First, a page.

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|Born||25 July 1883|
|Died||5 March 1947 (aged 63)|
|Occupation(s)||Composer, pianist, conductor|
Alfredo Casella (25 July 1883 – 5 March 1947) was an Italian composer, pianist and conductor.
Life and career
Casella was born in Turin, the son of Maria (née Bordino) and Carlo Casella. His family included many musicians: his grandfather, a friend of Paganini, was first cello in the San Carlo Theatre in Lisbon and eventually became soloist in the Royal Chapel in Turin. Alfredo's father, Carlo, was also a professional cellist, as were Carlo's brothers Cesare and Gioacchino; his mother was a pianist, who gave the boy his first music lessons.
Alfredo entered the Conservatoire de Paris in 1896 to study piano under Louis Diémer and composition under Gabriel Fauré; in these classes, Lazare-Lévy, George Enescu and Maurice Ravel were among his fellow students. During his Parisian period, Claude Debussy, Igor Stravinsky and Manuel de Falla were acquaintances, and he was also in contact with Ferruccio Busoni, Gustav Mahler and Richard Strauss.
Casella developed a deep admiration for Debussy's output after hearing Prélude à l'après-midi d'un faune in 1898, but pursued a more romantic vein (stemming from Strauss and Mahler) in his own writing of this period, rather than turning to impressionism. His first symphony of 1905 is from this time, and it is with this work that Casella made his debut as a conductor when he led the symphony's premiere in Monte Carlo in 1908.
Back in Italy during World War I, he began teaching piano at the Conservatorio Santa Cecilia in Rome. From 1927 to 1929 Casella was the principal conductor of the Boston Pops, where he was succeeded by Arthur Fiedler. He was one of the best-known Italian piano virtuosos of his generation and together with Arturo Bonucci (cello) and Alberto Poltronieri (violin) he formed the Trio Italiano in 1930. This group played to great acclaim in Europe and America. His stature as a pianist and his work with the trio gave rise to some of his best-known compositions, including A Notte Alta, the Sonatina, Nove Pezzi, and the Six Studies, Op. 70, for piano. For the trio to play on tour, he wrote the Sonata a Tre and the Triple Concerto.
Casella had his biggest success with the ballet La Giara, set to a scenario by Luigi Pirandello; other notable works include Italia, the Concerto Romano (commissioned by Rodman Wanamaker and premiered at the Wanamaker Auditorium in New York with the organ and Wanamaker collection of rare string instruments), Partita and Scarlattiana for piano and orchestra, the Violin and Cello Concerti, Paganiniana, and the Concerto for Piano, Strings, Timpani and Percussion. Amongst his chamber works, both Cello Sonatas are played with some frequency, as is the very beautiful late Harp Sonata, and the music for flute and piano. Casella also made live-recording player piano music rolls for the Aeolian Duo-Art system, all of which survive today and can be heard. In 1923, together with Gabriele D'Annunzio and Gian Francesco Malipiero from Venice, he founded an association to promote the spread of modern Italian music, the "Corporation of the New Music."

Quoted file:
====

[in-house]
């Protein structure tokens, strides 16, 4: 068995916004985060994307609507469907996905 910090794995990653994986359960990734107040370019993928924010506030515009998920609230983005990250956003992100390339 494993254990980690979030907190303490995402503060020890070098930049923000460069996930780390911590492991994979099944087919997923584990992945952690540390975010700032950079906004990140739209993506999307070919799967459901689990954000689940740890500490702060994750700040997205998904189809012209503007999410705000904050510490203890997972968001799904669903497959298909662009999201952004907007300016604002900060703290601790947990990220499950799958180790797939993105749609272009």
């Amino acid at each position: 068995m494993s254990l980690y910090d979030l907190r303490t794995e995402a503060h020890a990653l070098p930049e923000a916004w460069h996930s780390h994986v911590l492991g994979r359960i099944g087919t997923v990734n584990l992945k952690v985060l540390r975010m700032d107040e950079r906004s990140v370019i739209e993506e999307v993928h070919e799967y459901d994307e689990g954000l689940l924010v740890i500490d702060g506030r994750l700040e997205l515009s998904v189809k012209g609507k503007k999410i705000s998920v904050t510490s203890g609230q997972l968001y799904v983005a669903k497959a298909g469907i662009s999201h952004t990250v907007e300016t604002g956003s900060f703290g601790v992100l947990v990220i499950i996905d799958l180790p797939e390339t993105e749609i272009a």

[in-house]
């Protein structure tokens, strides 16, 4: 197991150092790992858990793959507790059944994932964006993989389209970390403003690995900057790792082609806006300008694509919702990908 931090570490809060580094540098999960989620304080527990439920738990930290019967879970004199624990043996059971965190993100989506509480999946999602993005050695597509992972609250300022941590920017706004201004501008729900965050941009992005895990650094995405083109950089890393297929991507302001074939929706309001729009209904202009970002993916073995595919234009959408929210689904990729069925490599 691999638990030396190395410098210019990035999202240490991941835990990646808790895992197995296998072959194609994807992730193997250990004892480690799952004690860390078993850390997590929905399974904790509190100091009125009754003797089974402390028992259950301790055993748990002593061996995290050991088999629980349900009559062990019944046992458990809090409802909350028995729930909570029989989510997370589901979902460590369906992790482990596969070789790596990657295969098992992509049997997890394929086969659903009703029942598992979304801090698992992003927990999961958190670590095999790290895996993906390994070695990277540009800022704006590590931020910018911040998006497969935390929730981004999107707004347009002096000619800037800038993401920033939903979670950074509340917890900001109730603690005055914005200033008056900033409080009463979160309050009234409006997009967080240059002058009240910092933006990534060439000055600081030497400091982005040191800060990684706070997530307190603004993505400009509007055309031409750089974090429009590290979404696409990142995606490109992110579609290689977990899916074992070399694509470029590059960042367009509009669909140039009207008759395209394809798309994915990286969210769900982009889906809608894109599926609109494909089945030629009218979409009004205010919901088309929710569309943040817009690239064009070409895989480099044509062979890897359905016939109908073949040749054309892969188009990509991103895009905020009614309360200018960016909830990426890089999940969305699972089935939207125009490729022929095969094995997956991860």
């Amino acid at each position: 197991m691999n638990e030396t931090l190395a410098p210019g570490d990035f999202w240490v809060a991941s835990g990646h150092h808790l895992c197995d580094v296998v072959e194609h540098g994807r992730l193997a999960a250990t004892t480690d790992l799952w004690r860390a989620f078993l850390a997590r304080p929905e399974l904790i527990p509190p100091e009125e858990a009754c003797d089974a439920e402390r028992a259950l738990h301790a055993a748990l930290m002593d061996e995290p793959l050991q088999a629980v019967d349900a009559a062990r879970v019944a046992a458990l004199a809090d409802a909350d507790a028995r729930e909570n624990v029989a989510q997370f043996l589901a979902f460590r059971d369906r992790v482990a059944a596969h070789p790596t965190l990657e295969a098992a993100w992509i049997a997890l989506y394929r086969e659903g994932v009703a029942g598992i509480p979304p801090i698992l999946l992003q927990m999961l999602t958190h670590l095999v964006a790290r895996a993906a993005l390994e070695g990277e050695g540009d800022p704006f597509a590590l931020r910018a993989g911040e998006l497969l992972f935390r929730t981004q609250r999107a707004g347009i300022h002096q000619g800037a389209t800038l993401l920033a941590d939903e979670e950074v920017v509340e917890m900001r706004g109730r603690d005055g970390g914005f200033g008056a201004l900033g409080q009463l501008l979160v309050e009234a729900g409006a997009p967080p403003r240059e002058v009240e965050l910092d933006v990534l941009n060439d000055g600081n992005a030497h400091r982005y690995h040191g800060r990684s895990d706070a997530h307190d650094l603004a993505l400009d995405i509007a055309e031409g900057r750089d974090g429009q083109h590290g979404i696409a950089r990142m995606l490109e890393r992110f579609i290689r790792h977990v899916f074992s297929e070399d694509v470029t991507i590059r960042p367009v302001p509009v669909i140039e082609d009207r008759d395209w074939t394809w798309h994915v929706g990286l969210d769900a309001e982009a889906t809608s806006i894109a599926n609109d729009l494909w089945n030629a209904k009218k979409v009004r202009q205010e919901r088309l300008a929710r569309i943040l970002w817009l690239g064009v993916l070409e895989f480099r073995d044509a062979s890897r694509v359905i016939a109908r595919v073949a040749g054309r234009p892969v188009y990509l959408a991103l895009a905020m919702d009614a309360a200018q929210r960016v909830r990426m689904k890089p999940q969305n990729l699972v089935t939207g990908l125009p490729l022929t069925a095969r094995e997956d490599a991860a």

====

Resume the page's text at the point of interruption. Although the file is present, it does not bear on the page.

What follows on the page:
The resurrection of Antonio Vivaldi's works in the 20th century is mostly thanks to the efforts of Casella, who in 1939 organised the now historic Vivaldi Week, in which the poet Ezra Pound was also involved. Since then Vivaldi's compositions have enjoyed almost universal success and the advent of historically informed performance has only strengthened his position. In 1947 the Venetian businessman Antonio Fanna founded the Istituto Italiano Antonio Vivaldi, with the composer Malipiero as its artistic director, with the purpose of promoting Vivaldi's music and putting out new editions of his works. Casella's work on behalf of his Italian Baroque musical ancestors put him at the centre of the early 20th-century Neoclassical revival in music and influenced his own compositions profoundly. His editions of Johann Sebastian Bach and Ludwig van Beethoven's piano works, along with many others, proved extremely influential on the musical taste and performance style of Italian players in the following generations.
The generazione dell'ottanta ("generation of '80"), including Casella himself, Malipiero, Respighi, Pizzetti, and Alfano — all composers born around 1880, the post-Puccini generation — concentrated on writing instrumental works, rather than operas, which Puccini and his musical forebears had specialised in. Members of this generation were the dominant figures in Italian music after Puccini's death in 1924; they had their counterparts in Italian literature and painting.
Casella, who was especially passionate about painting, accumulated an important collection of art and sculptures. He was perhaps the most "international" in outlook and stylistic influences of the generazione dell'ottanta, owing at least in part to his early musical training in Paris and the circle in which he lived and worked while there. He died in Rome.
Casella's students included Clotilde Coulombe, Stefan Bardas, Maria Curcio, Francesco Mander, Branka Musulin, Maurice Ohana, Robin Orr, Primož Ramovš, Nino Rota, Maria Tipo, Gaetano Giuffrè, Camillo Togni, and Bruna Monestiroli.
Casella, who identified for many years with the Fascist regime in Italy, found himself in conflict with it after the legislation of the Italian racial laws of 1938, his wife being Jewish of French origin. Since 1943 he lived in constant fear of being torn from his wife and their daughter, who were subject to arrest and deportation. One evening, having been tipped off about a raid on their flat, the family split up and hid in the homes of friends, not to reassemble until the ‘Jew hunt’ had ended.
- Symphony No. 1 in B minor, Op. 5 (1905–6)
- Italia, Rapsodia per Orchestra, Op. 11 (1909)
- Symphony No. 2 in C minor, Op. 12 (1908–9)
- Suite in C major, Op. 13 (1909–10)
- Suite from the Ballet Le Couvent sur l'Eau (Il Convento Veneziano), Op. 19 (1912–3)
- Pagine di Guerra, Op. 25bis (1918)
- Pupazzetti, Op. 27bis (1920)
- Elegia Eroica, Op. 29 (1916)
- Concerto per Archi, Op. 40bis (1923–4)